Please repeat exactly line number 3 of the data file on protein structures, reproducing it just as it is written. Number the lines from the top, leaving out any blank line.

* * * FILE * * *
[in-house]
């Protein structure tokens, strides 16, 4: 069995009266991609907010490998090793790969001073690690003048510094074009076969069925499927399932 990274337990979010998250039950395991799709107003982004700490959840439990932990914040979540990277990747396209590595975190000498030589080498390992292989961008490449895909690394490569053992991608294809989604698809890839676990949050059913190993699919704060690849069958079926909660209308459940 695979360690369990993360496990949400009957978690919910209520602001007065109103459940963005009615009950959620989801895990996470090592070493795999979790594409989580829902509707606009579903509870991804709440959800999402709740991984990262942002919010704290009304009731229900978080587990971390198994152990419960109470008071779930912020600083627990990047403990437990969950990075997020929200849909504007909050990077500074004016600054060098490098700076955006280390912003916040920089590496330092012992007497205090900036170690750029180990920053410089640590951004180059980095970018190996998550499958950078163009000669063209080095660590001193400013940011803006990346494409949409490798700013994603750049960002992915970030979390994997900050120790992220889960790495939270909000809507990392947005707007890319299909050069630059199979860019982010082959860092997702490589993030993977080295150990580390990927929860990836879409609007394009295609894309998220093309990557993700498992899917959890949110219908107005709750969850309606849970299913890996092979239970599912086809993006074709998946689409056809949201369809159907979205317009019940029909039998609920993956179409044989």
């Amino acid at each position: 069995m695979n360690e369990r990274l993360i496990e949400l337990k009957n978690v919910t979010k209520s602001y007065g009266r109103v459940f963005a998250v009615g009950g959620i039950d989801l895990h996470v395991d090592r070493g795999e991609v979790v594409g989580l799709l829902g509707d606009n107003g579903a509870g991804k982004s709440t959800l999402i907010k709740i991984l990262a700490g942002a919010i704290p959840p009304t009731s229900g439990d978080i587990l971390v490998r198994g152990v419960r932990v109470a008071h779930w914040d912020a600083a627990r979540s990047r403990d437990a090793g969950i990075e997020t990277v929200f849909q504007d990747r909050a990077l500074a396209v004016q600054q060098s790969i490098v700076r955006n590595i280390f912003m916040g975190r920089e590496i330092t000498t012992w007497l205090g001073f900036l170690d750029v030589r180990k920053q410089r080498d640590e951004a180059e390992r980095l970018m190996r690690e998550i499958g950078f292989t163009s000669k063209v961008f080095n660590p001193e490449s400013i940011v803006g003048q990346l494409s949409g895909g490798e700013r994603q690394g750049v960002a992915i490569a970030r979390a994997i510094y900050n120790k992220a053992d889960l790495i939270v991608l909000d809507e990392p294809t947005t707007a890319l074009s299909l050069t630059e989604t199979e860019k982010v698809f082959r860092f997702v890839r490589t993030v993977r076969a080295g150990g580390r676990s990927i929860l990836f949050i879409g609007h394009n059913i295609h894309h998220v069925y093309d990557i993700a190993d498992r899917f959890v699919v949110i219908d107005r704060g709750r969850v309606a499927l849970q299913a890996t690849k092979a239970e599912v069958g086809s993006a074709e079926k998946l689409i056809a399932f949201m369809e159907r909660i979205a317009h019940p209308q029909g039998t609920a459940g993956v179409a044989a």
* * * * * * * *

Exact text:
């Amino acid at each position: 069995m695979n360690e369990r990274l993360i496990e949400l337990k009957n978690v919910t979010k209520s602001y007065g009266r109103v459940f963005a998250v009615g009950g959620i039950d989801l895990h996470v395991d090592r070493g795999e991609v979790v594409g989580l799709l829902g509707d606009n107003g579903a509870g991804k982004s709440t959800l999402i907010k709740i991984l990262a700490g942002a919010i704290p959840p009304t009731s229900g439990d978080i587990l971390v490998r198994g152990v419960r932990v109470a008071h779930w914040d912020a600083a627990r979540s990047r403990d437990a090793g969950i990075e997020t990277v929200f849909q504007d990747r909050a990077l500074a396209v004016q600054q060098s790969i490098v700076r955006n590595i280390f912003m916040g975190r920089e590496i330092t000498t012992w007497l205090g001073f900036l170690d750029v030589r180990k920053q410089r080498d640590e951004a180059e390992r980095l970018m190996r690690e998550i499958g950078f292989t163009s000669k063209v961008f080095n660590p001193e490449s400013i940011v803006g003048q990346l494409s949409g895909g490798e700013r994603q690394g750049v960002a992915i490569a970030r979390a994997i510094y900050n120790k992220a053992d889960l790495i939270v991608l909000d809507e990392p294809t947005t707007a890319l074009s299909l050069t630059e989604t199979e860019k982010v698809f082959r860092f997702v890839r490589t993030v993977r076969a080295g150990g580390r676990s990927i929860l990836f949050i879409g609007h394009n059913i295609h894309h998220v069925y093309d990557i993700a190993d498992r899917f959890v699919v949110i219908d107005r704060g709750r969850v309606a499927l849970q299913a890996t690849k092979a239970e599912v069958g086809s993006a074709e079926k998946l689409i056809a399932f949201m369809e159907r909660i979205a317009h019940p209308q029909g039998t609920a459940g993956v179409a044989a």